In the current breakthrough, [J. Craig Venter Institute] used ordinary chemicals to construct a custom genome; though, they received very significant “help” from preexisting organisms.
[T]his research . . . has nothing to do with evolution in the molecules-to-man sense. . . . Even the researchers have acknowledged that this first synthetic cell is more a re-creation of existing life—changing one simple type of bacterium into another. While Venter [the man for whom the aforementioned Institute is named] claimed, “We have passed through a critical psychological barrier. It has changed my own thinking, both scientifically and philosophically, about life, and how it works,” he was also quite clear that [his team] “didn’t create life from scratch.”
The foregoing sources indicate that abiogenesis is a disputed theory, and we have been unable to find any source which indicates that scientists have been able to create any form of life from inanimate (i.e., nonliving) matter. Therefore, there is no conclusive proof that even the simplest forms of life can be created solely from inanimate matter as a result of a completely random nebulous force such as nature.
So, why are many people reluctant to believe that all life was created by God, rather than by nature or some other completely random universal force?
It is likely that there are several reasons for such reluctance, but probably the primary reason is that, despite evidence to the contrary, many people incorrectly believe that scientists are able to create life, albeit simple forms of life, from inanimate matter and, therefore, they think that a force, such as nature, could have done likewise. Related to this reason is the erroneous belief that scientists have been able to calculate probabilities that can be relied on to conclude that the universe, including all forms of life, could have come into existence as a result of mere chance.
A second probable reason why many people do not believe that God created the universe and all life is that they do not believe in the supernatural. Therefore, although they realize that some power or force caused the universe, including living organisms, to come into existence, they are not willing to seriously consider all the evidence that God does exist and that He did create the universe and every form of life. [For a discussion of the evidence that God exists, click on “Evidence that God Exists.”]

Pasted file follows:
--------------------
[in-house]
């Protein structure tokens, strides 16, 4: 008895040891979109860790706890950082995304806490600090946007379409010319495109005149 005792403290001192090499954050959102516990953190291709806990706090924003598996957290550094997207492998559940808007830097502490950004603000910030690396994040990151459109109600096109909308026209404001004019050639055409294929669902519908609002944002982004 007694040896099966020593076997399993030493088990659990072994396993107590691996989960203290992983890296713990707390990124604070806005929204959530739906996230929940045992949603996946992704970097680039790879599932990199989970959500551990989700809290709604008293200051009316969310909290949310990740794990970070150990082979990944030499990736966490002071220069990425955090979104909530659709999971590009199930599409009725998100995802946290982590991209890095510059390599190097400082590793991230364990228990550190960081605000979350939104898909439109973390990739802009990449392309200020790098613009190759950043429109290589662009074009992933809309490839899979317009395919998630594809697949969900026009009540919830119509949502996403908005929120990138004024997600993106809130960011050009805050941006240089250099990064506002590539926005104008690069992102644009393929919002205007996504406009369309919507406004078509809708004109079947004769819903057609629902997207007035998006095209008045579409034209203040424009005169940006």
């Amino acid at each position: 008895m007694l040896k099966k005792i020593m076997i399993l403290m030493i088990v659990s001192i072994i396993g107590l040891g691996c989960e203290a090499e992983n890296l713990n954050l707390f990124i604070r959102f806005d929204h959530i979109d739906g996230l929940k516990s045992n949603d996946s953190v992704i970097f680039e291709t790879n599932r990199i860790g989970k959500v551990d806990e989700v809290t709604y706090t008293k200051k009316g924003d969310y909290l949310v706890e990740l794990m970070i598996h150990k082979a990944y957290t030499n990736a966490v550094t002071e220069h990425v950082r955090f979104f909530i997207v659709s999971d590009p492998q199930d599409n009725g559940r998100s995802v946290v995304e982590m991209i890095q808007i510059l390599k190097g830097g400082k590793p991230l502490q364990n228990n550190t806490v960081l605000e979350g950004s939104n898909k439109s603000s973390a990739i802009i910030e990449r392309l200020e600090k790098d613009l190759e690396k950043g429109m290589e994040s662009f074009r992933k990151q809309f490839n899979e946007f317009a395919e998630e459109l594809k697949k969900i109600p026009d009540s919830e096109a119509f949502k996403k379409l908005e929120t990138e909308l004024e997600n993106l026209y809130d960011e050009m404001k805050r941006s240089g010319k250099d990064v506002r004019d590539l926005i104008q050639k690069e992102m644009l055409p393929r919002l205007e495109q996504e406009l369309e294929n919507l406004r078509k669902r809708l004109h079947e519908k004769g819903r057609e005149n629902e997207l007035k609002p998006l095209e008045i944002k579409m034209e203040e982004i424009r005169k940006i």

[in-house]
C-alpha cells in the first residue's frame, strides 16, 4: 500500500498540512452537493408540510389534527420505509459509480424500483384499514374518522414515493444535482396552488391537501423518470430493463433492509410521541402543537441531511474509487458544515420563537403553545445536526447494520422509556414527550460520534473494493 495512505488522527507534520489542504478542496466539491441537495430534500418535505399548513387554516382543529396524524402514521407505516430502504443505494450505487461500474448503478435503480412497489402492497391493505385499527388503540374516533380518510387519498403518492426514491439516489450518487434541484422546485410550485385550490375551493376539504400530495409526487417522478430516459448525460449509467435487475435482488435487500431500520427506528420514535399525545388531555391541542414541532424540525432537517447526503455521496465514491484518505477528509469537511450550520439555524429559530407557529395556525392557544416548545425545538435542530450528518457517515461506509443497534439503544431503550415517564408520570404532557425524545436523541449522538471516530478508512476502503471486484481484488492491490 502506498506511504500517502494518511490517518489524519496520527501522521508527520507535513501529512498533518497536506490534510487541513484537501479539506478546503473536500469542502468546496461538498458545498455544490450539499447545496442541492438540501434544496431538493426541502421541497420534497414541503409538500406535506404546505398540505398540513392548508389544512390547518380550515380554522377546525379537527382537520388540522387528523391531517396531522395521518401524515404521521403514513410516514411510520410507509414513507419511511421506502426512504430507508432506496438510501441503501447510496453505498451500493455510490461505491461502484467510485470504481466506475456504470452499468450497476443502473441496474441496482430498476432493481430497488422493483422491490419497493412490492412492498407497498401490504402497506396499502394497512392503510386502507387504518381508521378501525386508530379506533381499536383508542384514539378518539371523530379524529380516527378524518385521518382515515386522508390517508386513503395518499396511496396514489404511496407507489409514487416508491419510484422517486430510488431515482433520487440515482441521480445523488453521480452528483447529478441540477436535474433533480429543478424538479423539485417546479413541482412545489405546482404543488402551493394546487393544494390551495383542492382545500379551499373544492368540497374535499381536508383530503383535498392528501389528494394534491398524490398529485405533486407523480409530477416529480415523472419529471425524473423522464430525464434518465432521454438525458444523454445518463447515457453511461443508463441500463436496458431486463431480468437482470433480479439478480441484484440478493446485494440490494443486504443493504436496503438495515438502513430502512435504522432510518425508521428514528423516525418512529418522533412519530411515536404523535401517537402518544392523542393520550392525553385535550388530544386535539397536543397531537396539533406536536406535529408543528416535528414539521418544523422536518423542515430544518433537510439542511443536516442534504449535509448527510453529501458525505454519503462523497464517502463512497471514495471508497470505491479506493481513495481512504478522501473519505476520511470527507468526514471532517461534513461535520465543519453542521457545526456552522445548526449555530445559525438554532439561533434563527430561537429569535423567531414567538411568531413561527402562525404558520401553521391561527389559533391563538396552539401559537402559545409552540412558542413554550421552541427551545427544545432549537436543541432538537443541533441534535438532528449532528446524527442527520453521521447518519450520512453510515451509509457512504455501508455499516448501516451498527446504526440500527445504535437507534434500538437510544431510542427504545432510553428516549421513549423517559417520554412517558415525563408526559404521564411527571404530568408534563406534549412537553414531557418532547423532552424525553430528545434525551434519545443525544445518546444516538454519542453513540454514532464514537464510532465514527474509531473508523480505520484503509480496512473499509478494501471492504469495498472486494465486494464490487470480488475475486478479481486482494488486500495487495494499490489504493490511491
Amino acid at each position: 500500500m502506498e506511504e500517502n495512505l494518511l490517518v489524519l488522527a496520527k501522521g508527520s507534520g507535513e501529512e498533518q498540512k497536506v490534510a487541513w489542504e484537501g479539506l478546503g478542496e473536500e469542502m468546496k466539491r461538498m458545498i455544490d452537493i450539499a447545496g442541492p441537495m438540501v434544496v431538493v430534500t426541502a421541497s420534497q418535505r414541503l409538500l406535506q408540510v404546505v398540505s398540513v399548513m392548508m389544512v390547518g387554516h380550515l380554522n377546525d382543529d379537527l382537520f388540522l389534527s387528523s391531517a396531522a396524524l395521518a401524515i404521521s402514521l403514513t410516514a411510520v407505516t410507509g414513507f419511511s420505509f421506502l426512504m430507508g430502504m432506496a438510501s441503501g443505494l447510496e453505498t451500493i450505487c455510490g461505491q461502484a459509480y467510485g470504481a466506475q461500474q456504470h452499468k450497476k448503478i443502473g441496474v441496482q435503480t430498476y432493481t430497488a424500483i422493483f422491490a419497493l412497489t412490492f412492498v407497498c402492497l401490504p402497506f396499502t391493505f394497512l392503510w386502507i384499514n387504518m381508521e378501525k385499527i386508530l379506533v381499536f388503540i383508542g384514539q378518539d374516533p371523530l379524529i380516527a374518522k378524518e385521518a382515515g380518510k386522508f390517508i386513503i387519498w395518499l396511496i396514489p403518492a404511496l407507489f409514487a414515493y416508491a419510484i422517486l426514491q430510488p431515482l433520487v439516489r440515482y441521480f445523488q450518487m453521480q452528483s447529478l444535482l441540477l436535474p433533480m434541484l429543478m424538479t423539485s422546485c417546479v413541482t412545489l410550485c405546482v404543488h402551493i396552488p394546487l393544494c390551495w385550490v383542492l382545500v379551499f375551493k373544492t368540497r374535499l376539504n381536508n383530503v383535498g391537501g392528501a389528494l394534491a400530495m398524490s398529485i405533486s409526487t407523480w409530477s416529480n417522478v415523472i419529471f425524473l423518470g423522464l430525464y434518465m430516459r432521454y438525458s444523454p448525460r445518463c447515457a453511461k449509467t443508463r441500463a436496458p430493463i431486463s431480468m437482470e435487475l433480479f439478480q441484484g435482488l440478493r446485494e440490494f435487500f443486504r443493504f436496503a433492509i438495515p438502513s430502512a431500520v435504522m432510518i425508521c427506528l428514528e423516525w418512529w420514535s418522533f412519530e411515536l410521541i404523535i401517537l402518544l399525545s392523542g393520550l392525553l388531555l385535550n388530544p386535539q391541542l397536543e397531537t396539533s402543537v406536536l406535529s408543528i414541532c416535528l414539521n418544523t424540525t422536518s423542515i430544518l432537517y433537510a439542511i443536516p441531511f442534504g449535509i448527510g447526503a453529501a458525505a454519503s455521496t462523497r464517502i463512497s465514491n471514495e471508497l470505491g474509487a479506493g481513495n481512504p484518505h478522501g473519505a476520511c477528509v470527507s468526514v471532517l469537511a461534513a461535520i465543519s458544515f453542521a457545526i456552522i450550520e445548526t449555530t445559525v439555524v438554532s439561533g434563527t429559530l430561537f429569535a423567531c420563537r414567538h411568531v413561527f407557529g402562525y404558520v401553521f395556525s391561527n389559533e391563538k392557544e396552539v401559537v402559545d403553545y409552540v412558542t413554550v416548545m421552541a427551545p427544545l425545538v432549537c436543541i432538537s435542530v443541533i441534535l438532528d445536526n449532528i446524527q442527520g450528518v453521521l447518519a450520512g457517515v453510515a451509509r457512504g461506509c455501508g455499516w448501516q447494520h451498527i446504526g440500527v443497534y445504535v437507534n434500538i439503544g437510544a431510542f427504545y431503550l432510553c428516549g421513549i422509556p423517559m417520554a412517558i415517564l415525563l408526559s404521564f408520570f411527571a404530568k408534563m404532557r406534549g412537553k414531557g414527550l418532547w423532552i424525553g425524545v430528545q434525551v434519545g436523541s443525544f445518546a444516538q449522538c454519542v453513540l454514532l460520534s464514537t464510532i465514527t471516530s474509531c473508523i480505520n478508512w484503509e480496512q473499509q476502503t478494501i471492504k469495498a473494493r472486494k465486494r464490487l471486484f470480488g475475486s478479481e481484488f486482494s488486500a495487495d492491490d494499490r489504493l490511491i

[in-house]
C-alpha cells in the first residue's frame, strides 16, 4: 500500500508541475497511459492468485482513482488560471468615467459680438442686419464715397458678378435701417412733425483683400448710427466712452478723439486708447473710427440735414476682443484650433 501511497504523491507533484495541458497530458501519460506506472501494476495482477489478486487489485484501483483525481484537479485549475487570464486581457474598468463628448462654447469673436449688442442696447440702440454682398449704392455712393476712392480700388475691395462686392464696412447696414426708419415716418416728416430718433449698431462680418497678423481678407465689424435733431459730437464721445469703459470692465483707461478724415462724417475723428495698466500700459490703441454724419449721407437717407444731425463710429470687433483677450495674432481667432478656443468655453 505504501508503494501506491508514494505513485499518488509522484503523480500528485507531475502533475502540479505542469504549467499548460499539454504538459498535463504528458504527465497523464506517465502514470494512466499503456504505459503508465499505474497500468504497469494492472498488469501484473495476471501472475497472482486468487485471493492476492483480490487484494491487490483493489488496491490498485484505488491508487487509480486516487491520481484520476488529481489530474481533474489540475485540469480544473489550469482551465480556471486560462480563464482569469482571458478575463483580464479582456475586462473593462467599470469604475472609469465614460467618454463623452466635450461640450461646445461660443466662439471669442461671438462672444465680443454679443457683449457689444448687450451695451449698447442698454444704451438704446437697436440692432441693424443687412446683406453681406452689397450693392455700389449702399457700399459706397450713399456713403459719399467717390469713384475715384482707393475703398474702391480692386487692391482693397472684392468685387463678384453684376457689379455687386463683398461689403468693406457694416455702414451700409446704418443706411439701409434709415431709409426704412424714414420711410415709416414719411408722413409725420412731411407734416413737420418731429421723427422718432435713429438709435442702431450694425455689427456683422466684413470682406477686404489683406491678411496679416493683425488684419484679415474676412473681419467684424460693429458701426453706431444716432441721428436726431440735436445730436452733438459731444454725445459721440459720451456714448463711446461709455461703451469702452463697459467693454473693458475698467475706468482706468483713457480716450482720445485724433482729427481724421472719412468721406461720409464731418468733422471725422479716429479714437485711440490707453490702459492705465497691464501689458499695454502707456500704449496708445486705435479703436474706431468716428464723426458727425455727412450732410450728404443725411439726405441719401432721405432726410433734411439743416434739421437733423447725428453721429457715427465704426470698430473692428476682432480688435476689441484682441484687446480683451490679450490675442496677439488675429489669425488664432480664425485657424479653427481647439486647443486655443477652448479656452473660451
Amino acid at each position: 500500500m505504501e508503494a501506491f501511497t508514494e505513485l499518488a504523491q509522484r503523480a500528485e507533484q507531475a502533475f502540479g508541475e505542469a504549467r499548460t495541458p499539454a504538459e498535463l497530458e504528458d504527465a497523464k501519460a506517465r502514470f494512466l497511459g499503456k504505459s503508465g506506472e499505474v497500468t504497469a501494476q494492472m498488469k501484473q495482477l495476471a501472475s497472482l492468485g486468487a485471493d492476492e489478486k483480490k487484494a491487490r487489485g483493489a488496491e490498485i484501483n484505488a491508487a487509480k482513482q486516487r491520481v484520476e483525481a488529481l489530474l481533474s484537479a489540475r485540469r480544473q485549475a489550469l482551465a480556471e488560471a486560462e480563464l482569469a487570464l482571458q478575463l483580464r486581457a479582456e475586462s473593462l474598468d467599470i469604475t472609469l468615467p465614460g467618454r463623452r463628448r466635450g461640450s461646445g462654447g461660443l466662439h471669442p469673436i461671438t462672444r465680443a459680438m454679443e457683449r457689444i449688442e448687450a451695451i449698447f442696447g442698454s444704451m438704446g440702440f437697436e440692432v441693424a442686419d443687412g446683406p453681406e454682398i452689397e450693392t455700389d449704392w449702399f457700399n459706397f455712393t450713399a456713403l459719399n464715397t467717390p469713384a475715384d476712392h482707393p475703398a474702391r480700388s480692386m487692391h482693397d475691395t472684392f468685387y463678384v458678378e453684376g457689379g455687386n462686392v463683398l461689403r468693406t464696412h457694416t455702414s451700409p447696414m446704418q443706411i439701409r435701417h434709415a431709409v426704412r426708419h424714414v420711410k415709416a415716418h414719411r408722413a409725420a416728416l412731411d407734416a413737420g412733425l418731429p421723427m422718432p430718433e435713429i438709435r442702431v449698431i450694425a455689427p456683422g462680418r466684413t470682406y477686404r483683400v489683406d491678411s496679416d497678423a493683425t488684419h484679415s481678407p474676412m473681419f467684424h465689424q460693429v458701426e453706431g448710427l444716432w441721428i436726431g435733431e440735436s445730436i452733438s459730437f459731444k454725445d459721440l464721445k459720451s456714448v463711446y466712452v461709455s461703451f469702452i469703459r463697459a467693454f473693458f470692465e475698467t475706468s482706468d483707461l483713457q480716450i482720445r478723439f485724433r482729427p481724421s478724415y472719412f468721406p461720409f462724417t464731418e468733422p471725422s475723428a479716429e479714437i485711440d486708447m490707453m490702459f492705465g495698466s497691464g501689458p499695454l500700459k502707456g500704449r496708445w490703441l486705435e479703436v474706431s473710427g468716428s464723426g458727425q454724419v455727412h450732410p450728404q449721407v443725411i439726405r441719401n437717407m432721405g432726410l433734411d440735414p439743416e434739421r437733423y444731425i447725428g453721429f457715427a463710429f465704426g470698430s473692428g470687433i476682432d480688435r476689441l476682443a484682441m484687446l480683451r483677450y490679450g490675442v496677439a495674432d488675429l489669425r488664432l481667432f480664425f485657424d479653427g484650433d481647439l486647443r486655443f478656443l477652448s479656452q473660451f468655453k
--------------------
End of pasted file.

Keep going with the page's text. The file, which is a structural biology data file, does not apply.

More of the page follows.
A third probable reason why many people are reluctant to believe that God created the universe, including all life, is that they, like every other human being, are sinful, as indicated by Romans 3:10 and 3:23. As a result, these people are reluctant, if not completely unwilling, to be accountable to anyone, including a supernatural Being whom they cannot see or prove scientifically. And, because these people do not want to believe that God exists, many of them attribute creative abilities to nature, or perhaps to some other completely random force.
In contrast, the Bible indicates that God wants every person to give Him the glory for His creation, which includes the universe and all life (see 2 Corinthians 4:6). The Bible makes it clear that God is not a completely random force such as nature and that He is the creator of the universe, including all life. Therefore, there is no valid reason to think that nature is synonymous with God.
Both Psalm 14:1 and Psalm 53:1 declare, “The fool has said in his heart, ‘There is no God.’” But, there is more than ample evidence that God is a reality, not just a mythical Being who exists only in people’s imagination. [Note: For a discussion regarding the reasons to believe that God exists, see “Evidence that God Exists,” which can be accessed by clicking on its title.]